• That in respect of the claims in negligence, these could proceed to trial because the facts indicated that a duty of care could be imposed, despite arguments that the doctrine of combat immunity applied.

In making its determinations, the Supreme Court allowed these cases to proceed to trial and we await those further decisions, which may cast more light on the factual circumstances in which claims brought in ‘combat’ may still proceed. In the meantime, the following general points are offered in summary of the current position:

    1. A duty of care normally exists between the MoD, service personnel and civilians.

    1. The duty of care cannot normally exit in “combat”. What will be termed combat will depend on the facts of the case. The more risks there are of hostilities and engagement with the enemy, the more likely that any given situation will be termed one of “combat”.

    1. Just because an injury occurred in combat, does not mean that “combat immunity” will apply. What is important is when and where the breach of duty occurred. For example, a failure to provide training before deployment which results in injury may be actionable in principle.

Whilst the ECHR has played a significant part in recent developments in combat immunity, there are current plans for the UK to opt out of the ECHR on future military operations (depending on the nature of the operation). The potential danger here, advocated by some, is that opting out of the ECHR would result in protections for both service personnel and civilians being lost. This remains an area of uncertainty and contention for now.

    1. The Compensation Act

The Compensation Act 2006 was designed to address some specific issues in mesothelioma cases and to regulate claims management companies. In so doing, it summarised some basic legal principles in respect of common law negligence and breach of statutory duty, but there was quite a furor when the Act came into force and personal injury lawyers questioned the construction of the Act. For our purposes, Section 1 may come into play:

1. Deterrent effect of potential liability

A court considering a claim in negligence or breach of statutory duty may, in determining whether the defendant should have taken particular steps to meet a standard of care (whether by taking precautions against a risk or otherwise), have regard to whether a requirement to take those steps might—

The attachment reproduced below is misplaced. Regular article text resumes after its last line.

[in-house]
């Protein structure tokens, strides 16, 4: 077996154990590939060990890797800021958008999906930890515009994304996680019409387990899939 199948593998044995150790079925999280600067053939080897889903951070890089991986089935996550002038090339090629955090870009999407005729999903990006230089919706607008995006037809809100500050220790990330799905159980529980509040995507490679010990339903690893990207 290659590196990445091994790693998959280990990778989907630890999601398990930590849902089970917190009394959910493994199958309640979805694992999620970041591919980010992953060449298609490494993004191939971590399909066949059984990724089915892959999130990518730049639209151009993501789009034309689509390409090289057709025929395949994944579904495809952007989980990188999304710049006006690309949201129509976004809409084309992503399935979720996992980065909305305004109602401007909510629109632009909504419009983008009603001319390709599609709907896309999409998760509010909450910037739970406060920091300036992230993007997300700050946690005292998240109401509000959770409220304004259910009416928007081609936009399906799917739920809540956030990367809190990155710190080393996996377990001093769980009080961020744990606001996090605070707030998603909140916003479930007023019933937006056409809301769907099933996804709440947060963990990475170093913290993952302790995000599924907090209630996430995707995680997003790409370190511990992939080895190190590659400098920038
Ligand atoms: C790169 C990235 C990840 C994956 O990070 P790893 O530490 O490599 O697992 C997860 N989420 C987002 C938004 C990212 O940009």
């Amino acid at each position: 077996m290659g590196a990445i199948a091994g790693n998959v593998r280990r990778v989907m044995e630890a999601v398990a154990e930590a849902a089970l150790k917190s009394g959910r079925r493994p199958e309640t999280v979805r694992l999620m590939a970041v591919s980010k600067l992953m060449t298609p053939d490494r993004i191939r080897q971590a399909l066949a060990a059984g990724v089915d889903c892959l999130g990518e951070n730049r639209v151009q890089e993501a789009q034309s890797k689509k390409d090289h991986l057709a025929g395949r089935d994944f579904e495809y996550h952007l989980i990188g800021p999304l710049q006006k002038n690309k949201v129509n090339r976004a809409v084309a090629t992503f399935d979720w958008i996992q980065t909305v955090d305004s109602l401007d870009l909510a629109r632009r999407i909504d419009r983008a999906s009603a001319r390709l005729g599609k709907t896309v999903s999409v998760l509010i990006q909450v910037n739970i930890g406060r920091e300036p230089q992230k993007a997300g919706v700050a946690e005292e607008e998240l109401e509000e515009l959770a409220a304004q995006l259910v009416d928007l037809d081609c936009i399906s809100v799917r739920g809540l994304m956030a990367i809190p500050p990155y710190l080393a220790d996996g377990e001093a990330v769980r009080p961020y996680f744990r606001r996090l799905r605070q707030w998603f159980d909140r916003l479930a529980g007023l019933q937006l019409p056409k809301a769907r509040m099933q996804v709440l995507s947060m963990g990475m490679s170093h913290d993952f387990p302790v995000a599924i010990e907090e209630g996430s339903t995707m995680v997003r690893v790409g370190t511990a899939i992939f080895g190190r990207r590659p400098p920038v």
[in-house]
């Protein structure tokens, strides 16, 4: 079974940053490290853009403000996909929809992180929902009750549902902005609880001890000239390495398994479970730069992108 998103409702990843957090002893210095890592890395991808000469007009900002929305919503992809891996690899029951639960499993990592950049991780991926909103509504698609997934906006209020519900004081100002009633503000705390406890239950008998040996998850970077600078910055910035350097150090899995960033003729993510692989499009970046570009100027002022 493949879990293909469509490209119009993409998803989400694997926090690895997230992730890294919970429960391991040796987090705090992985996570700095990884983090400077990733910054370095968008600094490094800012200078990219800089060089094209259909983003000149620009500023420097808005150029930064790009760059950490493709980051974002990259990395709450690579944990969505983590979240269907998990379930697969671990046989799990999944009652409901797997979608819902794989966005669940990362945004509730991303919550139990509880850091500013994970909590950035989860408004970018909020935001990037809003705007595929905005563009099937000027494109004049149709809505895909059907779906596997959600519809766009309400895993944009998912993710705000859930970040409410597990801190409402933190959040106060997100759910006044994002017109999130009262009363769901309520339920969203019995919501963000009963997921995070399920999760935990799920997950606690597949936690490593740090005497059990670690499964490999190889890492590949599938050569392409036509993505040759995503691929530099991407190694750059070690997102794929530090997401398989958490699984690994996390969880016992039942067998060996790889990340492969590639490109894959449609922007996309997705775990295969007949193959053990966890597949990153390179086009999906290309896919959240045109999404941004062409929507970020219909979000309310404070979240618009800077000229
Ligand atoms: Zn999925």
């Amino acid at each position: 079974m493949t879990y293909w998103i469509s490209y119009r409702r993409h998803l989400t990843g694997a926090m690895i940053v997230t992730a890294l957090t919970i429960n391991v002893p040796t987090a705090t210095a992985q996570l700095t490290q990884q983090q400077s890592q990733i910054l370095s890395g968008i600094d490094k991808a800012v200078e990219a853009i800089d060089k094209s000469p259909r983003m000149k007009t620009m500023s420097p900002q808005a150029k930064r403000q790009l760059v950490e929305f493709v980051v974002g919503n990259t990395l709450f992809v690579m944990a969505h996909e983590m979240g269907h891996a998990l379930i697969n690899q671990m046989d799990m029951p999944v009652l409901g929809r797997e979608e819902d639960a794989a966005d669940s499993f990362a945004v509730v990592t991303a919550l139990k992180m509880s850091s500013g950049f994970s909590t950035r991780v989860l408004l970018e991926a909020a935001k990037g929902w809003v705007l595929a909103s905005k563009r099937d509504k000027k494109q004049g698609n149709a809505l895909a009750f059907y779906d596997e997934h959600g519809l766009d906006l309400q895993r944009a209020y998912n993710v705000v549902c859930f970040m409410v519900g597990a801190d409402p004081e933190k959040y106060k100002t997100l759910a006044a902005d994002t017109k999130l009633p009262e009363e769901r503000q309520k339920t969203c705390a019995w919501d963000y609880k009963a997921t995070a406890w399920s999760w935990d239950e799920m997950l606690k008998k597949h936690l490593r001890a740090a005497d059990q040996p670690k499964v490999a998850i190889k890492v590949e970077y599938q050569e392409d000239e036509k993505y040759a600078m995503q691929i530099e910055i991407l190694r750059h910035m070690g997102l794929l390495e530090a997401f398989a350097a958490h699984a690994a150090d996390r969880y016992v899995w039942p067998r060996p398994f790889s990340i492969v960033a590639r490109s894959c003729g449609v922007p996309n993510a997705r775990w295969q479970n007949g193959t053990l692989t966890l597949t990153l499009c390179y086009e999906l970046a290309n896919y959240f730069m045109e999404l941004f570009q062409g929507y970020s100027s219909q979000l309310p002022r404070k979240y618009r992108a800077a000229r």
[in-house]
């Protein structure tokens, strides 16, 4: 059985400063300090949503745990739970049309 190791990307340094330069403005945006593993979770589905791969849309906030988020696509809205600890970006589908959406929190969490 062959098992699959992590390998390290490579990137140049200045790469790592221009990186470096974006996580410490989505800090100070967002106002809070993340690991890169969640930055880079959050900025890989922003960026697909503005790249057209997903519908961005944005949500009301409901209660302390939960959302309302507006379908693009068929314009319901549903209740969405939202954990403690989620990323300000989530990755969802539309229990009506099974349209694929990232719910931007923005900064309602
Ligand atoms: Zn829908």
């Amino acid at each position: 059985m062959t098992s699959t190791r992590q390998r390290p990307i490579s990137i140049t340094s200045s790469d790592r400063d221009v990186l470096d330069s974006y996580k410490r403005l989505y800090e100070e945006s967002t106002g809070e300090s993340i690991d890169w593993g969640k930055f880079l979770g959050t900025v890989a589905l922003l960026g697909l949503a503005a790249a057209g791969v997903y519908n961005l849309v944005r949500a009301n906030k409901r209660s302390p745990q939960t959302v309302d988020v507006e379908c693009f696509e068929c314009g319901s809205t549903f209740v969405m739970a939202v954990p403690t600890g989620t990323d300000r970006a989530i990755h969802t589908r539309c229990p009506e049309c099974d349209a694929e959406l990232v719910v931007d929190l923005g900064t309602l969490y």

1. prevent a desirable activity from being undertaken at all, to a particular extent or in a particular way, or

  1. discourage persons from undertaking functions in connection with a desirable activity.”

Some defendants, and particularly the MoD, have sought to buttress their defences to claims by arguing that training and exercises are a “desirable activity”. For example, the MoD will regularly argue that:

  • military training exercises are a desirable activity because they seek to create effective service personnel and this contributes to national security; and therefore that

  • the courts should give weight to s. 1 of the Compensation Act when determining whether liability should attach in any particular case.

However, the case law suggests that the Act does not in any way expand on the legal or policy considerations that would normally be taken into account by the courts when assessing negligence or breach of statutory duty (see Royal Opera House Covent Garden Foundation v Goldshieder [2019] EWCA Civ 711).

    1. Points for practice

  • The Crown can normally be sued in common law negligence and for breaches of statutory duty as if it were an individual for any torts that occurred from 15th May 1987 (subject of course to considerations of limitation). It can also be sued vicariously for the wrongs of its employees, servants and/or agents.

  • MoD policy is to apply and adhere to domestic health and safety legislation wherever possible. The provisions of the Health and Safety at Work Act 1974 and its associated regulations will normally apply to the MoD, save where express exemption is provided.

  • Military claims lawyers need to be flexible in their approach and, generally, will need to rely on a combination of the common law, statutory duty and military regulations (JSPs) in proving breach of duty. This process can be challenging when there are relatively few reported cases that address breach of duty in a military context and/or when interpreting and applying domestic regulations to facts involving military activities. More on this in Chapter 5.

  • Where your client was injured in combat, they may be precluded from bringing a claim because of the doctrine of combat immunity. This doctrine is still being tested in the courts. The majority of military claims relate to accidents and faults in this jurisdiction and outside of combat, whether in training or in respect of management or treatment, and so will not normally engage the doctrine of combat immunity.

  • The MoD will raise s.1 of the Compensation Act 2006 wherever possible. This is unlikely to influence the court’s approach to the legal principles in a negligence claim, but it acts as a reminder that policy considerations will be a natural haven for defendants in military claims.